Phlox divicarta - Wild Sweet Williams or Blue Phlox - These are easy to grow spring flowers everyone
should have in their yards.  I have collected several color and blossom shape varities of this plant.  
Above left is a sky blue with fuller form and larger flowers.   Above right is a really beautiful reddish
colored one, it is a very heavy bloomer.  This phlox has an incredibly strong perfume that everyone
loves, hence the name Wild Sweet Williams.  In the spring my yard is full of these plants some
self-seeded, others I move where I want them.
Below in the picture with the white trillium are some of the wild ones on my creek.  The woods here
are full of these plants.
Trilliums (Wake Robins)- One of most spectacular woodland plants in the southeast, we have several
species on the Applachian plateau, most of which I grow.  They need rich woodland slopes with good
drainage.
Above left is
Trillium grandiflorium, the great white trillium, it has a beautiful white bloom on a stalk
slightly above the leaves.  It forms large colonies in the mountain areas here, behind my house in the
ravine there is a patch about 50 feet across and 100 feet down the slope, when in bloom it turns the
whole hillside white.
Above right is
Trillium Erectum also called Red Wake Robin.  It has a very unique color, maroon
almost the color the dark blood, the flowers are pollinated by flies attracted by the color and smell.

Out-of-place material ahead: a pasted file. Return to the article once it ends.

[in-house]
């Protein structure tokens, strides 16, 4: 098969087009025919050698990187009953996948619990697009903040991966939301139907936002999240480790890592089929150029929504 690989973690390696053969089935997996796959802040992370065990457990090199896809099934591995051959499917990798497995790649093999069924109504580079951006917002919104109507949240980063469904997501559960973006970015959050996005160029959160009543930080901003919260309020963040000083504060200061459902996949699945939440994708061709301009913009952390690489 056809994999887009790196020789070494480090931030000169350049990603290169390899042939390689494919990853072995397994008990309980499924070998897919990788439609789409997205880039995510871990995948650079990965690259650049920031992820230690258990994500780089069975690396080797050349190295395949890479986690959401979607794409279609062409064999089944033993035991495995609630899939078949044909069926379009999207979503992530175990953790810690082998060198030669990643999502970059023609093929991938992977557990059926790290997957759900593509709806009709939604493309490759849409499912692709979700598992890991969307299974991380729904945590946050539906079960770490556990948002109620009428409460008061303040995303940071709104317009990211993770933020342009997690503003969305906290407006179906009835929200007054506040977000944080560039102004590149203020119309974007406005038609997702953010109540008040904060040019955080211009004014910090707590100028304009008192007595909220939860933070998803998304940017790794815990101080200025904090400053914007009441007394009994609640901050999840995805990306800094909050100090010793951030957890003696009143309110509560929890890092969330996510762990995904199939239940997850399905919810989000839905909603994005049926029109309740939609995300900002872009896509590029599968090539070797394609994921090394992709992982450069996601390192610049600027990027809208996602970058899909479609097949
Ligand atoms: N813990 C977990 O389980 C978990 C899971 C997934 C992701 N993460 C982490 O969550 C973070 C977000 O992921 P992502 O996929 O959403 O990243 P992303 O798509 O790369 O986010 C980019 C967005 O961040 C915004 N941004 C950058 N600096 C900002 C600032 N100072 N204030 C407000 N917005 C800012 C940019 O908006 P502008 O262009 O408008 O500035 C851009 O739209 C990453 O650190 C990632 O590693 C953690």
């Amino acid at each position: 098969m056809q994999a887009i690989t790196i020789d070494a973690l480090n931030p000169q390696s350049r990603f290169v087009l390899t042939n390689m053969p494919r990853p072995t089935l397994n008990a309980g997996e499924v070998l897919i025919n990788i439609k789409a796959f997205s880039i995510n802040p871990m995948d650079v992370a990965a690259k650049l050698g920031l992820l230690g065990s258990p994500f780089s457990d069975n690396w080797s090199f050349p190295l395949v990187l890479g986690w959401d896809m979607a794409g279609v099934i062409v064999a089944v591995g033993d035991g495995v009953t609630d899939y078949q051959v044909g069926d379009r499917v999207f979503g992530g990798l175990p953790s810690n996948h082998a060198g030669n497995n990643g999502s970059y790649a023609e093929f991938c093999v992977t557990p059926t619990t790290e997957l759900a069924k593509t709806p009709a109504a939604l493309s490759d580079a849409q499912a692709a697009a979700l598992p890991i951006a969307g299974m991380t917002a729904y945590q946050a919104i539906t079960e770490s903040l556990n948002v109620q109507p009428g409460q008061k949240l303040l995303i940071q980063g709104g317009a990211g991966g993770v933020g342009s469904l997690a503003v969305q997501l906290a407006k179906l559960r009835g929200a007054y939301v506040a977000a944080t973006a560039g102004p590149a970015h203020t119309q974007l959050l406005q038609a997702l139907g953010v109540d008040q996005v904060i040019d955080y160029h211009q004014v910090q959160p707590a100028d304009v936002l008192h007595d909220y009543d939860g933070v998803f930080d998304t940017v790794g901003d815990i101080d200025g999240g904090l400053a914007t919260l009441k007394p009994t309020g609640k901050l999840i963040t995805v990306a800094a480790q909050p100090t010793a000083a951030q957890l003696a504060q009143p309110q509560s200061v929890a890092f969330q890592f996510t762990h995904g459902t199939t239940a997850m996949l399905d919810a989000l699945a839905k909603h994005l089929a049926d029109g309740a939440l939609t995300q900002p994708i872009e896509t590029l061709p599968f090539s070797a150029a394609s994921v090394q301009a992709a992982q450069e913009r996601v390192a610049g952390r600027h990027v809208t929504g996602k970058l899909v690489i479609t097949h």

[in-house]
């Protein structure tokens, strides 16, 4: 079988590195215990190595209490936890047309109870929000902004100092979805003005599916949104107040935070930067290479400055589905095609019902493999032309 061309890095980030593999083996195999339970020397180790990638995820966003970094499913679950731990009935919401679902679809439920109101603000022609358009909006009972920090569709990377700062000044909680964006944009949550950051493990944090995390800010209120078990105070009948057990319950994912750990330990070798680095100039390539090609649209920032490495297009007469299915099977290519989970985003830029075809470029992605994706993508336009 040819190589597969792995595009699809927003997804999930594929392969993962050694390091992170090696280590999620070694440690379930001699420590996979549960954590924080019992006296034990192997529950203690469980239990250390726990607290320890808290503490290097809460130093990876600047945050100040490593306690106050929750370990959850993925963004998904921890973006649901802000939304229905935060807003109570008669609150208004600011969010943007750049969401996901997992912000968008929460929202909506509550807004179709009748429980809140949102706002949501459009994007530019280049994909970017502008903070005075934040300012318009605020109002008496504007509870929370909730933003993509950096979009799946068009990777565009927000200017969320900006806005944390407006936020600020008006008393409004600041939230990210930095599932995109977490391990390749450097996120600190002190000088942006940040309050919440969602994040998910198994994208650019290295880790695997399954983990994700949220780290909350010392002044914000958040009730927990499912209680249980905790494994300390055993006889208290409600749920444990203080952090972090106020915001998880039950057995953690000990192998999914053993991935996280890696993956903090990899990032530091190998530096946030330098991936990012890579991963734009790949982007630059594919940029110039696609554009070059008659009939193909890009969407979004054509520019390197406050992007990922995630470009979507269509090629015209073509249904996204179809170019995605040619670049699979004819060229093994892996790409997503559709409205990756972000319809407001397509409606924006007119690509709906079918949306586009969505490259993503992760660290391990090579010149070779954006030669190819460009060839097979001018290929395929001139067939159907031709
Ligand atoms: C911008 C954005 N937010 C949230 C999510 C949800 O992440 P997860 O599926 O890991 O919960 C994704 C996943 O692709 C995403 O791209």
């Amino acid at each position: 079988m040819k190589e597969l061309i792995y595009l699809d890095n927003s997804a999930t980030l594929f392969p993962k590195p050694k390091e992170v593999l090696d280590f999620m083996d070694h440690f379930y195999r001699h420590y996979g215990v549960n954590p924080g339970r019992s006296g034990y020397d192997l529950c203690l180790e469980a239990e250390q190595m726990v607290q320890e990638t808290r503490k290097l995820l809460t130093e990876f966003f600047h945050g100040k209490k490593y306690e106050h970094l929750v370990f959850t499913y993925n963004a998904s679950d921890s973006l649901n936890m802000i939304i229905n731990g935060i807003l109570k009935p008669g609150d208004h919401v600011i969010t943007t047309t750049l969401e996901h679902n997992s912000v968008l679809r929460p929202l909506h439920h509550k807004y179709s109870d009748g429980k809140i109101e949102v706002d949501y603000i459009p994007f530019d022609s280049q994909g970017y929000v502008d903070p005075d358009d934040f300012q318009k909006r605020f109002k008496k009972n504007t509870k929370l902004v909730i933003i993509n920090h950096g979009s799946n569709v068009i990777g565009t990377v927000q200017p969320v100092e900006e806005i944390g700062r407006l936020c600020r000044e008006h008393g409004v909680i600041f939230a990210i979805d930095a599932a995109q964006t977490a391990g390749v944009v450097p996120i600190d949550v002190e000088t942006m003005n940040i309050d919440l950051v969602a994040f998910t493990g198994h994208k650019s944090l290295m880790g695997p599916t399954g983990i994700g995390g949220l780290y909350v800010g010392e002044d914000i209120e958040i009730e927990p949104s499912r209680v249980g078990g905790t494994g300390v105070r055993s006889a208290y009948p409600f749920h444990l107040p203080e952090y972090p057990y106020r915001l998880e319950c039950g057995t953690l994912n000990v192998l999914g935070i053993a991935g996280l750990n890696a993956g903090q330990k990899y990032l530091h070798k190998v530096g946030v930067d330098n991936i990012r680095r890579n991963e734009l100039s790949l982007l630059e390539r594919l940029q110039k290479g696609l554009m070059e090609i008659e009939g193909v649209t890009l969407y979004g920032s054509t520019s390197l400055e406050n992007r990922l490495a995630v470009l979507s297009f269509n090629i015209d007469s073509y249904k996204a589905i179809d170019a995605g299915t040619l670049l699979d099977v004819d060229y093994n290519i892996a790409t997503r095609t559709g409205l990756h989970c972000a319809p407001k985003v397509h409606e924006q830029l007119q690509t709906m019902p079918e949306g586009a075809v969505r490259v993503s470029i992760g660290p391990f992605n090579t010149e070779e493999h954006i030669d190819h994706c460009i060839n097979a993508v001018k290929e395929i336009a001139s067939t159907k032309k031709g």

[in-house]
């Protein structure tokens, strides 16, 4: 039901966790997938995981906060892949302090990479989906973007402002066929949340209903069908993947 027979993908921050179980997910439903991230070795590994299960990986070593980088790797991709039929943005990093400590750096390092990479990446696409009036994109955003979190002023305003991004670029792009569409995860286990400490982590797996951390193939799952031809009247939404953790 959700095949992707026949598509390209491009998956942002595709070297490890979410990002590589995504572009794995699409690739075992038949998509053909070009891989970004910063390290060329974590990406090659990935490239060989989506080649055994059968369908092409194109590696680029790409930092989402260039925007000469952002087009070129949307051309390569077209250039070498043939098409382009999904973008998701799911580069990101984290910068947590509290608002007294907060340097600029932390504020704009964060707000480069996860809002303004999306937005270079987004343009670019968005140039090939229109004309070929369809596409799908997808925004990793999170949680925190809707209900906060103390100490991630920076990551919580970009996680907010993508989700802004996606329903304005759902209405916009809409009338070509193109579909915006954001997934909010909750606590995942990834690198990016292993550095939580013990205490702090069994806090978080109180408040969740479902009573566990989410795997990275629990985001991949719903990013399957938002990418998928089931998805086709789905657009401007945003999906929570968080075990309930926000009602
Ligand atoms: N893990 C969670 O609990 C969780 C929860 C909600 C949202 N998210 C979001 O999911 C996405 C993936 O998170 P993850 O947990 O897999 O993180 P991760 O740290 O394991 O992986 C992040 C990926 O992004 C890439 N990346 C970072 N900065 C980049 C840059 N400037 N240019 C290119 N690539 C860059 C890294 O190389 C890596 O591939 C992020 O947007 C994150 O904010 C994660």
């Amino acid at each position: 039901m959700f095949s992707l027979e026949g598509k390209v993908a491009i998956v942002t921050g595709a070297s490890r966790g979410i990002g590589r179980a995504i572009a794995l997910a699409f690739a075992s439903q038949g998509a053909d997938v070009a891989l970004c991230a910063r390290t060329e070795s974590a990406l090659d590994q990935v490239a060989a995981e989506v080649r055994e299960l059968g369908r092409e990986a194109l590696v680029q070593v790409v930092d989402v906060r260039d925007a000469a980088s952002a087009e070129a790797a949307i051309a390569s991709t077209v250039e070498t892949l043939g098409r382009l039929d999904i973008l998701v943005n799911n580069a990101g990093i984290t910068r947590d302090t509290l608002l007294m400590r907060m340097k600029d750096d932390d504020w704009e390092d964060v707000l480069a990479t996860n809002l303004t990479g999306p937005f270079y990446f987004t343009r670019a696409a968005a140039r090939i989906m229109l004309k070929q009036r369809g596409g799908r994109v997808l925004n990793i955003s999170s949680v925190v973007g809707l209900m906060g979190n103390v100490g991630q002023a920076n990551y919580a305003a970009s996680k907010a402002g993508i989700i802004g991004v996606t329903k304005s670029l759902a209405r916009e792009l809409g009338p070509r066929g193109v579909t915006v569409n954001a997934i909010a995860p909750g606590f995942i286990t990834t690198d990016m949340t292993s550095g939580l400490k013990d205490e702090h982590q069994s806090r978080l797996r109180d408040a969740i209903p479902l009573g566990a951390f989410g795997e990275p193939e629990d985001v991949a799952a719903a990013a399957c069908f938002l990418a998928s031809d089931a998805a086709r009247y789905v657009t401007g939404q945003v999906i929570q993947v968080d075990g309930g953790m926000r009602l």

Supposedly ill-scented but I haven't really noticed any distinct smells coming from it.  I have seen two
types of this plant a small one only about a foot tall and a really large one about two foot tall.  The two
types are distinct as I have both and they keep coming back true year after year.  I have grown the
varities on this page for about 23 years
Above - Trillium cuneatum -
Whipporwill-Flower - These grow all over the
backside of my property in about 3 different
colors, from light greenish-yellow flowers, to
brownish- maroon as above through a dark
maroon. These are actually growing on the
edge of a path above a creek on a steep hillside.
Above - Uvularia grandiflora - Great
Merrybells
These are very interesting plants to me, a soft
green and the flowers look wilted.  It looks like
it should only be here for a short time and
disappear until next spring, but it is actually
quite hardy.  I have had this clump for about 17
years and at two houses.  I dug it up 9 years
ago and split it in two, this is one half, the other
is on the creek.  both clumps readily seed and I
have smaller clumps forming all around the
parent plants.  It takes them several years to get
big enough to bloom
@ copyright Brad Walker Nov. 8, 2005
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